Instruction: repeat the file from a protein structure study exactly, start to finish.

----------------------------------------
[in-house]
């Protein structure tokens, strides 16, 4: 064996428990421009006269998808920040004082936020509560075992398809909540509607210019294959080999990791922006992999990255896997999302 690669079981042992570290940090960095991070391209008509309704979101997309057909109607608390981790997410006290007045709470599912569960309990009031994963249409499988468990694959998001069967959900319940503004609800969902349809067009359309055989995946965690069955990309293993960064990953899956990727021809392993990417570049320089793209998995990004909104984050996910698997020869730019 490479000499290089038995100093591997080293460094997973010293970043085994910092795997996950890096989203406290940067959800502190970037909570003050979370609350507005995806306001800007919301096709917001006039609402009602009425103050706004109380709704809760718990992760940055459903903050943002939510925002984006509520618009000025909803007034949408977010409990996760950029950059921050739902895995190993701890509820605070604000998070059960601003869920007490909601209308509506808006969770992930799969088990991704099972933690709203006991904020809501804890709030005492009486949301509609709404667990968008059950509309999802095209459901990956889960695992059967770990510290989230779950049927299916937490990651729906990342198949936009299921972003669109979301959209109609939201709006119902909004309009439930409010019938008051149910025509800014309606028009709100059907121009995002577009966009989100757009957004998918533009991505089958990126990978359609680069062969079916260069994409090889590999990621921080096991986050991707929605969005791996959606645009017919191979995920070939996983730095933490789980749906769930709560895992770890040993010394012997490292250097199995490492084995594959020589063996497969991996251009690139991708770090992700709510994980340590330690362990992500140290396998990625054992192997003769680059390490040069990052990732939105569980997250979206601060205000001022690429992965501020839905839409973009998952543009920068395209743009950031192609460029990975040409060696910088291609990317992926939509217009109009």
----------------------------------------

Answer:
[in-house]
């Protein structure tokens, strides 16, 4: 064996428990421009006269998808920040004082936020509560075992398809909540509607210019294959080999990791922006992999990255896997999302 690669079981042992570290940090960095991070391209008509309704979101997309057909109607608390981790997410006290007045709470599912569960309990009031994963249409499988468990694959998001069967959900319940503004609800969902349809067009359309055989995946965690069955990309293993960064990953899956990727021809392993990417570049320089793209998995990004909104984050996910698997020869730019 490479000499290089038995100093591997080293460094997973010293970043085994910092795997996950890096989203406290940067959800502190970037909570003050979370609350507005995806306001800007919301096709917001006039609402009602009425103050706004109380709704809760718990992760940055459903903050943002939510925002984006509520618009000025909803007034949408977010409990996760950029950059921050739902895995190993701890509820605070604000998070059960601003869920007490909601209308509506808006969770992930799969088990991704099972933690709203006991904020809501804890709030005492009486949301509609709404667990968008059950509309999802095209459901990956889960695992059967770990510290989230779950049927299916937490990651729906990342198949936009299921972003669109979301959209109609939201709006119902909004309009439930409010019938008051149910025509800014309606028009709100059907121009995002577009966009989100757009957004998918533009991505089958990126990978359609680069062969079916260069994409090889590999990621921080096991986050991707929605969005791996959606645009017919191979995920070939996983730095933490789980749906769930709560895992770890040993010394012997490292250097199995490492084995594959020589063996497969991996251009690139991708770090992700709510994980340590330690362990992500140290396998990625054992192997003769680059390490040069990052990732939105569980997250979206601060205000001022690429992965501020839905839409973009998952543009920068395209743009950031192609460029990975040409060696910088291609990317992926939509217009109009």